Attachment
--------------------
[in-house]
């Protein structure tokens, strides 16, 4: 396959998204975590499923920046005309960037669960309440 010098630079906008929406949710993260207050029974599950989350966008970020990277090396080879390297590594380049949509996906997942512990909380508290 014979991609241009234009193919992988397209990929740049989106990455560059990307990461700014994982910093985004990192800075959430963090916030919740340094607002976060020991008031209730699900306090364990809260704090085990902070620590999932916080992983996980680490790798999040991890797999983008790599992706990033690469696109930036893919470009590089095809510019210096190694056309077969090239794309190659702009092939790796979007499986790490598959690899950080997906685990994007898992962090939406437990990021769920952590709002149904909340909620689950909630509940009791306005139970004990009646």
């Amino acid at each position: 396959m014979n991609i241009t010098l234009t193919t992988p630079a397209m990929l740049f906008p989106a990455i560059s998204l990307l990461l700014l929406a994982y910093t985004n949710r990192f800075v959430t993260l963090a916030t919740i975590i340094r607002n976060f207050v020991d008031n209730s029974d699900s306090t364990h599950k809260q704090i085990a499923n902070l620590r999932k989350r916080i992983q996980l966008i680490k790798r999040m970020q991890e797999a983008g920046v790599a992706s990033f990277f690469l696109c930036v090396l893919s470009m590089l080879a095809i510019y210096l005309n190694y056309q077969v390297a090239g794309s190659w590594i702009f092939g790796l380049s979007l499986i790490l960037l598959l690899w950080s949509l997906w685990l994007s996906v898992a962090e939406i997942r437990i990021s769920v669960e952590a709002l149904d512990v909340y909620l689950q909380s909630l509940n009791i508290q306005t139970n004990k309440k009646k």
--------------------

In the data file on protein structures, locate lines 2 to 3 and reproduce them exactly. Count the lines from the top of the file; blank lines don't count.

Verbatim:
């Protein structure tokens, strides 16, 4: 396959998204975590499923920046005309960037669960309440 010098630079906008929406949710993260207050029974599950989350966008970020990277090396080879390297590594380049949509996906997942512990909380508290 014979991609241009234009193919992988397209990929740049989106990455560059990307990461700014994982910093985004990192800075959430963090916030919740340094607002976060020991008031209730699900306090364990809260704090085990902070620590999932916080992983996980680490790798999040991890797999983008790599992706990033690469696109930036893919470009590089095809510019210096190694056309077969090239794309190659702009092939790796979007499986790490598959690899950080997906685990994007898992962090939406437990990021769920952590709002149904909340909620689950909630509940009791306005139970004990009646």
């Amino acid at each position: 396959m014979n991609i241009t010098l234009t193919t992988p630079a397209m990929l740049f906008p989106a990455i560059s998204l990307l990461l700014l929406a994982y910093t985004n949710r990192f800075v959430t993260l963090a916030t919740i975590i340094r607002n976060f207050v020991d008031n209730s029974d699900s306090t364990h599950k809260q704090i085990a499923n902070l620590r999932k989350r916080i992983q996980l966008i680490k790798r999040m970020q991890e797999a983008g920046v790599a992706s990033f990277f690469l696109c930036v090396l893919s470009m590089l080879a095809i510019y210096l005309n190694y056309q077969v390297a090239g794309s190659w590594i702009f092939g790796l380049s979007l499986i790490l960037l598959l690899w950080s949509l997906w685990l994007s996906v898992a962090e939406i997942r437990i990021s769920v669960e952590a709002l149904d512990v909340y909620l689950q909380s909630l509940n009791i508290q306005t139970n004990k309440k009646k």